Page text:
Sex Ads Still Populate SC Websites
“Times are tough. I’m in college and my parents jus(t) got laid off. Money is tight, but lucky for me… so am I.”
Such is the straight-to-the-point, leave-nothing-to-the-imagination pitch offered by 19-year-old “Lauren,” one of literally hundreds of female “escorts” who offers her erotic services on various South Carolina websites each and every day.
Why is this news?
Well, last month Backpage.com – the company that hosts Lauren’s ad – unexpectedly found itself in the thick of a political battle when it was thrown under the proverbial bus by its much more famous online classifieds rival, Craigslist.
In one of the company’s more effective jabs against grandstanding S.C. Attorney General Henry McMaster, Craigslist pointed out that Backpage was hosting ads that were “quite explicit, quoting prices for specific sex acts, featuring close-ups of bare genitalia, etc.”
In other words, ads that were far more graphic and overt than anything Craigslist had been running.
Why was McMaster suing Craigslist and not other websites?
The conclusion was unmistakable – McMaster was targeting Craigslist for no other reason than the national headlines generated by Philip Markoff, the alleged “Craigslist killer.”
That exchange was one of many body blows absorbed by McMaster during this extended public relations debacle – a failed case that has damaged his political future and caused South Carolina national embarassment, not to mention created the perception of a “safe haven” for any sex ad that’s not affiliated with Craigslist.
After all, it’s not just Backpage that’s still running ads for sex in South Carolina.
In addition to ignoring all other national sex ad providers, McMaster has also shown zero interest in targeting South Carolina-based “erotic service” advertisers (and providers), particularly those located in the tourist-heavy Grand Strand area of the state.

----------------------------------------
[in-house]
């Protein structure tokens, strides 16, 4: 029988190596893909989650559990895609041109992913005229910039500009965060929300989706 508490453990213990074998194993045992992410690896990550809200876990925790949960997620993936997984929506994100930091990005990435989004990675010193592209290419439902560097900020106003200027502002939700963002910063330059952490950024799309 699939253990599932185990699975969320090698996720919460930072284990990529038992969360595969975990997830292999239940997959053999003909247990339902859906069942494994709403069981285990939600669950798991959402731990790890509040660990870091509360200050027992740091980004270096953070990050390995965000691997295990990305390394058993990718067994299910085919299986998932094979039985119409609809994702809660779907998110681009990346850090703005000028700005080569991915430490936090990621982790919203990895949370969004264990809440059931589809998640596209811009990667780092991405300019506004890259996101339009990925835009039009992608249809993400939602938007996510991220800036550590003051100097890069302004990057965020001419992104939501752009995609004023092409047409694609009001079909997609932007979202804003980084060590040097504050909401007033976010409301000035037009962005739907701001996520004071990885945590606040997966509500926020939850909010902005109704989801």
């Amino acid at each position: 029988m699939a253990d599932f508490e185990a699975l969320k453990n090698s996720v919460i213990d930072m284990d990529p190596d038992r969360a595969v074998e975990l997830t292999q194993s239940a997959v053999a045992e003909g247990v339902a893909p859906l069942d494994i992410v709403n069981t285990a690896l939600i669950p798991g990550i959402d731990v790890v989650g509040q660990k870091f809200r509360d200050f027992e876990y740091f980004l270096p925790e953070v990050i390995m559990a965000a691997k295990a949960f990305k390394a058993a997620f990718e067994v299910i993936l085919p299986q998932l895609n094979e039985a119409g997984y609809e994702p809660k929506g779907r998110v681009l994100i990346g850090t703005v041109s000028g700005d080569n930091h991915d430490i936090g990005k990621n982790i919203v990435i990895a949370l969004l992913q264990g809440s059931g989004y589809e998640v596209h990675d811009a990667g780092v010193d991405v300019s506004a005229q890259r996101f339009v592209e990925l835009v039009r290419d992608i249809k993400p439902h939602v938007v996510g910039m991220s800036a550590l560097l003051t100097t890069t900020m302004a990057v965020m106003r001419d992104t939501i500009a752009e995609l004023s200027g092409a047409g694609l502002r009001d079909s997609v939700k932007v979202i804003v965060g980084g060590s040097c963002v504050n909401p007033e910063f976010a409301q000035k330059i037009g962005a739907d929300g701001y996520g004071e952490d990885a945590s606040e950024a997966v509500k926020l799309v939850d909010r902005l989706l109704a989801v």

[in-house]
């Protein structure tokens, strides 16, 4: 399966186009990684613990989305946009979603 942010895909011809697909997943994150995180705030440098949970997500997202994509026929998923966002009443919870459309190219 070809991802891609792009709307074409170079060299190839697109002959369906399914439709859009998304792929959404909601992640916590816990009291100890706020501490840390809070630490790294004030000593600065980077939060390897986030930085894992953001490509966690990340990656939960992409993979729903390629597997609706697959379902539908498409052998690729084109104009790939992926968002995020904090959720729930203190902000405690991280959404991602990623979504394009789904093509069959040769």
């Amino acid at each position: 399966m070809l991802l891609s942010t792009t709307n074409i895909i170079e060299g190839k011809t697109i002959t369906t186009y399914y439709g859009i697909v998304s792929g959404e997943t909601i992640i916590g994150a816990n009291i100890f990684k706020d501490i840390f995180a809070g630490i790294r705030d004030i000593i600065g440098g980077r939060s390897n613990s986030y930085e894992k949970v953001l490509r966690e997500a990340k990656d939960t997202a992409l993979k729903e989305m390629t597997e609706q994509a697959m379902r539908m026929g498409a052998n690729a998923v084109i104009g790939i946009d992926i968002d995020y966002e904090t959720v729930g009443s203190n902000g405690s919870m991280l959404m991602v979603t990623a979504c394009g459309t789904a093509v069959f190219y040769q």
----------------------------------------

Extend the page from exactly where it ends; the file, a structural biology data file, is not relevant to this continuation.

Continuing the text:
Will McMaster step up and start targeting those websites?
Social conservatives say they’re ready for the law to be enforced, but stopped short of criticizing McMaster.
“I think what we need to do is enforce the state law,” said Oran Smith of the Palmetto Family Council, a leading social conservative advocacy group. “Some appeals court may weigh in eventually, but I think we need to take a look at the state law, analyze it as best we can and see who’s violating it and who isn’t.”
As for McMaster’s ill-fated crusade against Craigslist, Smith says it was “a risk” and that McMaster’s office has “taken on several things that weren’t sure winners” in the past.
He did acknowledge that “the chips didn’t all fall” the way McMaster would have liked, but added that he couldn’t find “a whole lot to criticize about the way he’s handled it.”
“From what I can tell, the good minds at the S.C. Attorney General’s office have looked at these sites and determined that they are violating the law,” Smith said. “I don’t think the Attorney General has been incredibly over the top. I think any law enforcement agency from the days of Eliot Ness to the cops working in West Columbia today have to pick their battles, and while I wasn’t privy to what was going on behind the scenes he clearly picked out someone to go after.”
Which begs the question, is he going to go after anyone else?
Because as far as we can tell, McMaster’s people have been quieter than church mice following the Craiglist debacle.